Gardaí have begun issuing the warning as some people have decided to ignore current travel restrictions, accepting the related fine as part of the cost of their holiday.
According to The Irish Times, gardaí are also waiting for a number of families to return from foreign holidays in order to issue a court summons.
The current fine for breaching travel restrictions stands at €500, having been increased from €100 and €200 previously, but the Cabinet will debate legislation today regarding increasing the fine amount to €2,000.
With people choosing to ignore the restrictions and continue with their holiday plans, gardaí have started formally instructing travellers in breach to comply with the law under powers given to them under Section 31(a) (7) of the Health Act 1947.
Anyone who fails to comply with these directions from gardaí is committing a criminal offence and may be prosecuted, resulting in a criminal record if convicted. The offence carries a prison sentence of up to one month and a €1,000 fine.
Gardaí are issuing the €500 fine to people found in breach of the travel restrictions before directing them not to continue their journey.
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If they decide to continue with their travel plans, gardaí then warn them of the further criminal offence they would be committing and of the additional fine, prison term and criminal record they may receive.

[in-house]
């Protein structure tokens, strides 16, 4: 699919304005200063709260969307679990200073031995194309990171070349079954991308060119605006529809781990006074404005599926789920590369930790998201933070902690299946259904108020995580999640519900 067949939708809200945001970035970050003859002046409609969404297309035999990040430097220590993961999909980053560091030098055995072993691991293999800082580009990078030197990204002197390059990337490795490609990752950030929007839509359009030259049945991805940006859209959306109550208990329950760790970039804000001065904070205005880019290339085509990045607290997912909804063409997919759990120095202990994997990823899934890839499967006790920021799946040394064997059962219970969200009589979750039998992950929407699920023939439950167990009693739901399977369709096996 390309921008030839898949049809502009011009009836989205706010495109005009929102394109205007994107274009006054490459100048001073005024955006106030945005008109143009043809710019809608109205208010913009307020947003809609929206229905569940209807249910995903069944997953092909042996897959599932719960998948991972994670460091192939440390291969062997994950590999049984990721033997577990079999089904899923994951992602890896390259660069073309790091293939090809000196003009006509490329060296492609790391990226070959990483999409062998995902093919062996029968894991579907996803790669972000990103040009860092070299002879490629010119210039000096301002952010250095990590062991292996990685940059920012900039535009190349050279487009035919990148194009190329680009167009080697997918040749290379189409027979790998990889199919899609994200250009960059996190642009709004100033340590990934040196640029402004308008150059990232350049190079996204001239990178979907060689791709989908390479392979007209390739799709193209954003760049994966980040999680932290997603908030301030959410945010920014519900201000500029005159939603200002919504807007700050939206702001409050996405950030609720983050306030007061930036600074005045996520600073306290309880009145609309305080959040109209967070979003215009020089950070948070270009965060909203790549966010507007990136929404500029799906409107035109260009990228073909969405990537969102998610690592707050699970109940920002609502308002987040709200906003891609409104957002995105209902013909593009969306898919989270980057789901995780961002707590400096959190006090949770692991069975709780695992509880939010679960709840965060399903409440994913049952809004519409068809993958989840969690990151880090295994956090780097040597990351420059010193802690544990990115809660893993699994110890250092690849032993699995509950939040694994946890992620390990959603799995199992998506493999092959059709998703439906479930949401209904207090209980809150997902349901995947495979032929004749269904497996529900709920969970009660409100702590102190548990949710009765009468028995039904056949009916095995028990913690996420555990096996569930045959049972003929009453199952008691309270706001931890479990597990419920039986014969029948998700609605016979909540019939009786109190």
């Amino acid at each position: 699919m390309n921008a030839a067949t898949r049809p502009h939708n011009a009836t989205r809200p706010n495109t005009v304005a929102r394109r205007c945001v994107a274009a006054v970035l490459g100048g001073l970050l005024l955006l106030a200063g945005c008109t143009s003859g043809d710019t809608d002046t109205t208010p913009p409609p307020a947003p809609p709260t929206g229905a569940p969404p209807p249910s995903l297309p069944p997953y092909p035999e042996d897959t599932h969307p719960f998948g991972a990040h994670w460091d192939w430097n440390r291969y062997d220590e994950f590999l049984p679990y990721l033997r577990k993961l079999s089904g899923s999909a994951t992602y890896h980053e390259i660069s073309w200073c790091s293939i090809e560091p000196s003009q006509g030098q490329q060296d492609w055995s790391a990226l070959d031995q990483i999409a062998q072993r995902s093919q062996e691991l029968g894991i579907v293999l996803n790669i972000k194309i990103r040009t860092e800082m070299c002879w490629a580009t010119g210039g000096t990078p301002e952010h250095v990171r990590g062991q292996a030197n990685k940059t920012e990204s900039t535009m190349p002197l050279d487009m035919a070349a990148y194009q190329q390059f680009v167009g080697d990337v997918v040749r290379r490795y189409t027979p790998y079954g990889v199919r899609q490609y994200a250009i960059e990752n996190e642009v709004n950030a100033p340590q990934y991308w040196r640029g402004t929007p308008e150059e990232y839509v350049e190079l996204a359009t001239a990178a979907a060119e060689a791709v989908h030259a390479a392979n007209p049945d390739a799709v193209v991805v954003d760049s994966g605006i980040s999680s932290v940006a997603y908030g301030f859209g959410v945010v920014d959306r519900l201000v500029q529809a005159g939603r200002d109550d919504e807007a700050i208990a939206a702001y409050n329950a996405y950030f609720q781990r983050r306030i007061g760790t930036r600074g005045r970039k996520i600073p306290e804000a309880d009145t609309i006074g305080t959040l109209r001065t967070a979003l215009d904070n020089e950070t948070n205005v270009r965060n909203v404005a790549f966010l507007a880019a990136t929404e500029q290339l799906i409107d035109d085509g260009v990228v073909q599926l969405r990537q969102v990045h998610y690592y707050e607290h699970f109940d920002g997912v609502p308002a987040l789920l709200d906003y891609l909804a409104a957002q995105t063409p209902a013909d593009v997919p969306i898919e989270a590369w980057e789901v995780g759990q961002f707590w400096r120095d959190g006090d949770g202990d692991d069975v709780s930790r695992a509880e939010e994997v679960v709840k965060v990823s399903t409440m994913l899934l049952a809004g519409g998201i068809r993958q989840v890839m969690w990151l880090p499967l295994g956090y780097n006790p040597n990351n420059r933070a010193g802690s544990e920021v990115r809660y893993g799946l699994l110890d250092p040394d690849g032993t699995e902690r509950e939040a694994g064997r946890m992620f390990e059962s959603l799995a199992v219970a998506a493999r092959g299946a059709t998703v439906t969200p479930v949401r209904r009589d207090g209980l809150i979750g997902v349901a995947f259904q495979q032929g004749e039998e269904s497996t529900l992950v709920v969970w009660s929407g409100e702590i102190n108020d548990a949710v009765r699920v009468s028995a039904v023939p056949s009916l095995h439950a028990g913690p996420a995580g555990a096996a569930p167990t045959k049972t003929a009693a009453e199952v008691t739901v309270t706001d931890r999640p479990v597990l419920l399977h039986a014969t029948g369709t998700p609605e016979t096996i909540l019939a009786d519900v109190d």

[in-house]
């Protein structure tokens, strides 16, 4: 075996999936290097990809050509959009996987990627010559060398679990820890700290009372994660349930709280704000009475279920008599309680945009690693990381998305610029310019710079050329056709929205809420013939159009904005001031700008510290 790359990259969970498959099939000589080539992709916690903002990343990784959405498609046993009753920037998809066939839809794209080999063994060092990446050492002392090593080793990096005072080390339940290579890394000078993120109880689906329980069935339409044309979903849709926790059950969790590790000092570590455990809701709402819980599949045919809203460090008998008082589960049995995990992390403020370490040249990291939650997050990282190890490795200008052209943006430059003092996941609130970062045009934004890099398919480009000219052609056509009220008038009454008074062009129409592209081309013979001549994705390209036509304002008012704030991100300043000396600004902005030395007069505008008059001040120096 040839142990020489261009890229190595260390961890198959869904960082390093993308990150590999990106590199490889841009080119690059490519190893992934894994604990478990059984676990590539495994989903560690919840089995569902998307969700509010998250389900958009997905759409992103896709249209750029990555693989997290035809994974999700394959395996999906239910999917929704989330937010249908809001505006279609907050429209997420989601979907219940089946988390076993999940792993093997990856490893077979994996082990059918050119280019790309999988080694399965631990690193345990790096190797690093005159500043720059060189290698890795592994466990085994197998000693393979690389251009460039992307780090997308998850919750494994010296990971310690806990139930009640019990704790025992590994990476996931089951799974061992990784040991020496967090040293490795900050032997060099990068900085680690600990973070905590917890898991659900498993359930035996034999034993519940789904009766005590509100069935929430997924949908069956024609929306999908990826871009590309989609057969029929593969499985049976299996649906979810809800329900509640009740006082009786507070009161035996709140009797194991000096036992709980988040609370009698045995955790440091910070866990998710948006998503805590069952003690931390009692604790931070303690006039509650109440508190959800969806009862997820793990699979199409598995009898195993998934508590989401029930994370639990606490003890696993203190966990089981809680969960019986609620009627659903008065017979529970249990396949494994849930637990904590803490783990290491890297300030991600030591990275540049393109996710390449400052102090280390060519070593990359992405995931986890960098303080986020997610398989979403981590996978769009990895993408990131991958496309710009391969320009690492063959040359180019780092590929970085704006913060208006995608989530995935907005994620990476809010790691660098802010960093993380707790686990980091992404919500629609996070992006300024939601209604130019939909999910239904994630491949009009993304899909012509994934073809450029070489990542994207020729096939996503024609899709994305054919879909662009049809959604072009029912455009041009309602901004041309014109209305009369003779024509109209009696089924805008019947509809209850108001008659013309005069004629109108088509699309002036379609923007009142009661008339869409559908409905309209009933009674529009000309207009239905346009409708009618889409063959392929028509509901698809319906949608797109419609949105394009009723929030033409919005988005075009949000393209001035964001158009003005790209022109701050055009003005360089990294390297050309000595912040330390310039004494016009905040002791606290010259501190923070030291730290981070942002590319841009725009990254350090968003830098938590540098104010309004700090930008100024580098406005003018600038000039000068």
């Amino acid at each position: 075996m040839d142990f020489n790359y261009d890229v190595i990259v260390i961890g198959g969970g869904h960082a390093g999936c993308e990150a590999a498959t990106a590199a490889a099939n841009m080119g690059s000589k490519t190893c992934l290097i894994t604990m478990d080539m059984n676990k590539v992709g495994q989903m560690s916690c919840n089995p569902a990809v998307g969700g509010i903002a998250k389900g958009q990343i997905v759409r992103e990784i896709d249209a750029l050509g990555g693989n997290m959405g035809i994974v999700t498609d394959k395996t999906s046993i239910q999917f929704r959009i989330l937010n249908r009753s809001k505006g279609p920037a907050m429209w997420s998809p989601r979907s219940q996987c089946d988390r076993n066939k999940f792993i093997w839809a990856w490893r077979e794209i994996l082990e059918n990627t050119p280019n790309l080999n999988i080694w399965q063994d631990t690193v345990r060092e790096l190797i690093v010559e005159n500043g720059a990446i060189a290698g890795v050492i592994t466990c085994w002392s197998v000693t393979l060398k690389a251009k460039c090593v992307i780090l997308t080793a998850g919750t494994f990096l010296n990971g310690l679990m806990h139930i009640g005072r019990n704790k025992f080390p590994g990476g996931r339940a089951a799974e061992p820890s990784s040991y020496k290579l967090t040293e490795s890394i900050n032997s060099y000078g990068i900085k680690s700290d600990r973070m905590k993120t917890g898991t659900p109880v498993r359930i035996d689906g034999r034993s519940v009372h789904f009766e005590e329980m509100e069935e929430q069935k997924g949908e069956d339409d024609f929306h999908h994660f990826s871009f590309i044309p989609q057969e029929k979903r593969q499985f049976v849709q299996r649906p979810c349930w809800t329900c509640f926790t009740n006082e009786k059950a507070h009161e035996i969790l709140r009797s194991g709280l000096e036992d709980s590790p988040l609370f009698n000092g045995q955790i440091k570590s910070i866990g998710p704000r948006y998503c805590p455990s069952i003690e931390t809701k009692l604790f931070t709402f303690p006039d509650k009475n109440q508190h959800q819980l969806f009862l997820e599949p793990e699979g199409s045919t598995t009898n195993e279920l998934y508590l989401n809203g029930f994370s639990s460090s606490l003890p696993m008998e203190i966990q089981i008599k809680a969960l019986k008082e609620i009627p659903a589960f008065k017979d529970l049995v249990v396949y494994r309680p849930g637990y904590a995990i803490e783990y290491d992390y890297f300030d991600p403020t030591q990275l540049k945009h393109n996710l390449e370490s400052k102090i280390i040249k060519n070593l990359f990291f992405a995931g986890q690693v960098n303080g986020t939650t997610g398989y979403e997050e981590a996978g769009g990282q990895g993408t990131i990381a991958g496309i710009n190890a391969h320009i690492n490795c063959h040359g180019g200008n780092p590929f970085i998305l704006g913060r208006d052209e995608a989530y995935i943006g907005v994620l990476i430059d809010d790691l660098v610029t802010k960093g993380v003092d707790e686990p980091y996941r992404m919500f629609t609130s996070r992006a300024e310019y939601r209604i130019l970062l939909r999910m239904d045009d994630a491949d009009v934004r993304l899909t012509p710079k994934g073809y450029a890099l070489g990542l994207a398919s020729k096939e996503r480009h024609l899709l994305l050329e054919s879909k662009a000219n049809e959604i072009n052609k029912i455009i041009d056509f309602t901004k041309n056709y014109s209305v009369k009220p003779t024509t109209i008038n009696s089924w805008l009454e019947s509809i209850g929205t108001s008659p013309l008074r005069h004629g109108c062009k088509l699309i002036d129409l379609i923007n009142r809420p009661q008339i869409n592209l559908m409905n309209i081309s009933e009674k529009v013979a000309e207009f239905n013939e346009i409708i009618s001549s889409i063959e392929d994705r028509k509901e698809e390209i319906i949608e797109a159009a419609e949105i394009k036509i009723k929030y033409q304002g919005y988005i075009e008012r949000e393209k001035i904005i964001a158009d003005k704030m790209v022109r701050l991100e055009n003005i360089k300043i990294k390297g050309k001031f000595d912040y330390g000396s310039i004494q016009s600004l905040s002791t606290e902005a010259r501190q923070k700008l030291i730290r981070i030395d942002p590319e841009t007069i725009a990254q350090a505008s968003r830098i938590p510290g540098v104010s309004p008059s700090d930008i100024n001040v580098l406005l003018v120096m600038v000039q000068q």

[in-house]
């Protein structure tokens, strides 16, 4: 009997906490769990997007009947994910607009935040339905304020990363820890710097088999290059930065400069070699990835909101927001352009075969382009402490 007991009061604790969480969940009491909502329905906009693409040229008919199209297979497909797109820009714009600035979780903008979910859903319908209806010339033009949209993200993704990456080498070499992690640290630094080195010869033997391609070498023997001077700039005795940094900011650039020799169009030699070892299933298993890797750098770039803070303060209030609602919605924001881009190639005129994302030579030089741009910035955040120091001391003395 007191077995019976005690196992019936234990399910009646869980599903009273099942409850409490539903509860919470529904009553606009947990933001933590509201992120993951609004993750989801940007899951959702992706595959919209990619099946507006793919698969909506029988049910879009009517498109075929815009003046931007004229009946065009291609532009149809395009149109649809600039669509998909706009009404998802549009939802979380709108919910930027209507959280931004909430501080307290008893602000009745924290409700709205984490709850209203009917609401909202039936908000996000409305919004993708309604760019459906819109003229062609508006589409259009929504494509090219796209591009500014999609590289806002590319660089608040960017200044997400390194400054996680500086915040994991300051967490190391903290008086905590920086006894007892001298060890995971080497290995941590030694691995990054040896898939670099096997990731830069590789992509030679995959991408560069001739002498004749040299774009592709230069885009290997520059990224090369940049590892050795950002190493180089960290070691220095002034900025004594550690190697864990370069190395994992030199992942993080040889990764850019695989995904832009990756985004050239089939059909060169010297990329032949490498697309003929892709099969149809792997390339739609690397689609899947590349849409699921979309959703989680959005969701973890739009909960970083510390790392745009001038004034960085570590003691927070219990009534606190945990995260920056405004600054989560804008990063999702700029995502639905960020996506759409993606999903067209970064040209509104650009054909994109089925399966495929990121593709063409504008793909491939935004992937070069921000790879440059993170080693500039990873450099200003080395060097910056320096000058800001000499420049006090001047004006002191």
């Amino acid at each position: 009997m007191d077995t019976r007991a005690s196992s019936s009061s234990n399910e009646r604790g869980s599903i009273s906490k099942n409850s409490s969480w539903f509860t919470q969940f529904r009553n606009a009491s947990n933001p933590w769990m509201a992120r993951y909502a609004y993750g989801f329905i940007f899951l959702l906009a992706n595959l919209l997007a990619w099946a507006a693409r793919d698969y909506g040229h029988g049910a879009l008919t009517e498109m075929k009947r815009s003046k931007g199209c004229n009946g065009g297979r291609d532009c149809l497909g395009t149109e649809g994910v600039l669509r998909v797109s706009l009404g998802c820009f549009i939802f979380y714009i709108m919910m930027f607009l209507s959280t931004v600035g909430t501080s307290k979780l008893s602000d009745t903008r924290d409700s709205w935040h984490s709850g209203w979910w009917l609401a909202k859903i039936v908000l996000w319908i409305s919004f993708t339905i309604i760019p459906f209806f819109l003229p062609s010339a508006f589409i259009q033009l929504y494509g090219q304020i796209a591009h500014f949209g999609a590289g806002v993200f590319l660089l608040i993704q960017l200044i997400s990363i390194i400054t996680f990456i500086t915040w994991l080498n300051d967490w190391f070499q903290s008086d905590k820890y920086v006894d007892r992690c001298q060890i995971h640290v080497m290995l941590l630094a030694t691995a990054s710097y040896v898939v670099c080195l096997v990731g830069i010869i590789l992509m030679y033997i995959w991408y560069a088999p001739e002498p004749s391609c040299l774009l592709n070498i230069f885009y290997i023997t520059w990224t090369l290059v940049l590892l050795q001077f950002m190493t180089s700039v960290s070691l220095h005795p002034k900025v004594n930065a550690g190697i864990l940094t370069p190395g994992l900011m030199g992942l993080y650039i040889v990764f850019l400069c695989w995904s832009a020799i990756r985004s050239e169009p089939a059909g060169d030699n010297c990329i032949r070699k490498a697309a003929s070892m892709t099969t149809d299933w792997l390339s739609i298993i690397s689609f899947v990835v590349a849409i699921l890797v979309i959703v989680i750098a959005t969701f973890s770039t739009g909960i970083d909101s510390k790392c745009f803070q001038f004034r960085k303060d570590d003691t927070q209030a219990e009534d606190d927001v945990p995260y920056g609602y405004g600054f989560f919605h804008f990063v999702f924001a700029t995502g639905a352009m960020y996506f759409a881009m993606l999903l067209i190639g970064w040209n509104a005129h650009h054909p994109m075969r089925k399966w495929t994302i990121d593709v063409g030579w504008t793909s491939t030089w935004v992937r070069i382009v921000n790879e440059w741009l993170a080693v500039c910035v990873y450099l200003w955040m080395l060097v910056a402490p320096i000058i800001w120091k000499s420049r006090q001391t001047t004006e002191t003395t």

Gardaí have said this has generally been enough to put people off their non-essential journeys, however a small cohort are deciding to continue with their holidays. In these instances, court summons are being prepared accordingly.
Asked whether gardaí can arrest people at the departure gates of airports, a senior garda said arrest is “not a form of punishment and will only be used in the most exceptional cases.”
As of February 12th, gardaí have issued almost 5,000 fines for non-essential travel, including 132 fines for non-essential travel to ports and airports.